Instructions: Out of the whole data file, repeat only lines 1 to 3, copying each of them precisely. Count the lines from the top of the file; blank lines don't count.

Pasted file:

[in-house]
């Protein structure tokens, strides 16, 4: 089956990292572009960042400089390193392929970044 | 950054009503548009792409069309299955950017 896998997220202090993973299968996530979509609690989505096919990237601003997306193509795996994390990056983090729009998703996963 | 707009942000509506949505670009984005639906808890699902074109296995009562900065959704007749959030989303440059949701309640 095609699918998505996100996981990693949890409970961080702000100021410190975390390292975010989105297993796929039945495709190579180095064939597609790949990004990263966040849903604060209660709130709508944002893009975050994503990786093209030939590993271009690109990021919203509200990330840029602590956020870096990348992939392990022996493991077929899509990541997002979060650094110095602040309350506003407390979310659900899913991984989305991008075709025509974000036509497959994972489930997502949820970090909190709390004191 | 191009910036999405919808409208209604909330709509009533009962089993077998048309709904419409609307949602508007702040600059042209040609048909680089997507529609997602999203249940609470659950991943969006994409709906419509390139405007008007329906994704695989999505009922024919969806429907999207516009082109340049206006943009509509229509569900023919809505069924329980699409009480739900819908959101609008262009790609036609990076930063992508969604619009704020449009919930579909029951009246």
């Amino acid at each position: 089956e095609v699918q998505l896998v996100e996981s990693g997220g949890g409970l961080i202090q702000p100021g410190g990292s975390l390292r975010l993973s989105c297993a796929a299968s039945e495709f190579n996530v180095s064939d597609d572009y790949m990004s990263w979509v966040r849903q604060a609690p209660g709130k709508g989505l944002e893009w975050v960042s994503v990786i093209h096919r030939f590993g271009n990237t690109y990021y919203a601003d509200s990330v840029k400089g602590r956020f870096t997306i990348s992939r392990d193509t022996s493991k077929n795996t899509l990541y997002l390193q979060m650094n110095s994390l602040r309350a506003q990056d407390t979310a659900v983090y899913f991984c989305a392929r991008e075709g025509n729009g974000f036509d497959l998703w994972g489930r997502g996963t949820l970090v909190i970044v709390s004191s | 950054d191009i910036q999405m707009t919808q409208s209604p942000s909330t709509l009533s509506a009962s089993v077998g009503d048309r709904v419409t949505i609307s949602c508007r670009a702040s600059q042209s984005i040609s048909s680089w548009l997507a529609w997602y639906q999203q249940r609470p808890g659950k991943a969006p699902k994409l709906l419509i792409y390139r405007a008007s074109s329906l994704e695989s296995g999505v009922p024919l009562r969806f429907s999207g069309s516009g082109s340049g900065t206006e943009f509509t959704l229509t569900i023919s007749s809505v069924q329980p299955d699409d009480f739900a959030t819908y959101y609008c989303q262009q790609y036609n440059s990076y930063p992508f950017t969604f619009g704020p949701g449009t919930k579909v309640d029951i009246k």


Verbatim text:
[in-house]
């Protein structure tokens, strides 16, 4: 089956990292572009960042400089390193392929970044 | 950054009503548009792409069309299955950017 896998997220202090993973299968996530979509609690989505096919990237601003997306193509795996994390990056983090729009998703996963 | 707009942000509506949505670009984005639906808890699902074109296995009562900065959704007749959030989303440059949701309640 095609699918998505996100996981990693949890409970961080702000100021410190975390390292975010989105297993796929039945495709190579180095064939597609790949990004990263966040849903604060209660709130709508944002893009975050994503990786093209030939590993271009690109990021919203509200990330840029602590956020870096990348992939392990022996493991077929899509990541997002979060650094110095602040309350506003407390979310659900899913991984989305991008075709025509974000036509497959994972489930997502949820970090909190709390004191 | 191009910036999405919808409208209604909330709509009533009962089993077998048309709904419409609307949602508007702040600059042209040609048909680089997507529609997602999203249940609470659950991943969006994409709906419509390139405007008007329906994704695989999505009922024919969806429907999207516009082109340049206006943009509509229509569900023919809505069924329980699409009480739900819908959101609008262009790609036609990076930063992508969604619009704020449009919930579909029951009246």
């Amino acid at each position: 089956e095609v699918q998505l896998v996100e996981s990693g997220g949890g409970l961080i202090q702000p100021g410190g990292s975390l390292r975010l993973s989105c297993a796929a299968s039945e495709f190579n996530v180095s064939d597609d572009y790949m990004s990263w979509v966040r849903q604060a609690p209660g709130k709508g989505l944002e893009w975050v960042s994503v990786i093209h096919r030939f590993g271009n990237t690109y990021y919203a601003d509200s990330v840029k400089g602590r956020f870096t997306i990348s992939r392990d193509t022996s493991k077929n795996t899509l990541y997002l390193q979060m650094n110095s994390l602040r309350a506003q990056d407390t979310a659900v983090y899913f991984c989305a392929r991008e075709g025509n729009g974000f036509d497959l998703w994972g489930r997502g996963t949820l970090v909190i970044v709390s004191s | 950054d191009i910036q999405m707009t919808q409208s209604p942000s909330t709509l009533s509506a009962s089993v077998g009503d048309r709904v419409t949505i609307s949602c508007r670009a702040s600059q042209s984005i040609s048909s680089w548009l997507a529609w997602y639906q999203q249940r609470p808890g659950k991943a969006p699902k994409l709906l419509i792409y390139r405007a008007s074109s329906l994704e695989s296995g999505v009922p024919l009562r969806f429907s999207g069309s516009g082109s340049g900065t206006e943009f509509t959704l229509t569900i023919s007749s809505v069924q329980p299955d699409d009480f739900a959030t819908y959101y609008c989303q262009q790609y036609n440059s990076y930063p992508f950017t969604f619009g704020p949701g449009t919930k579909v309640d029951i009246k």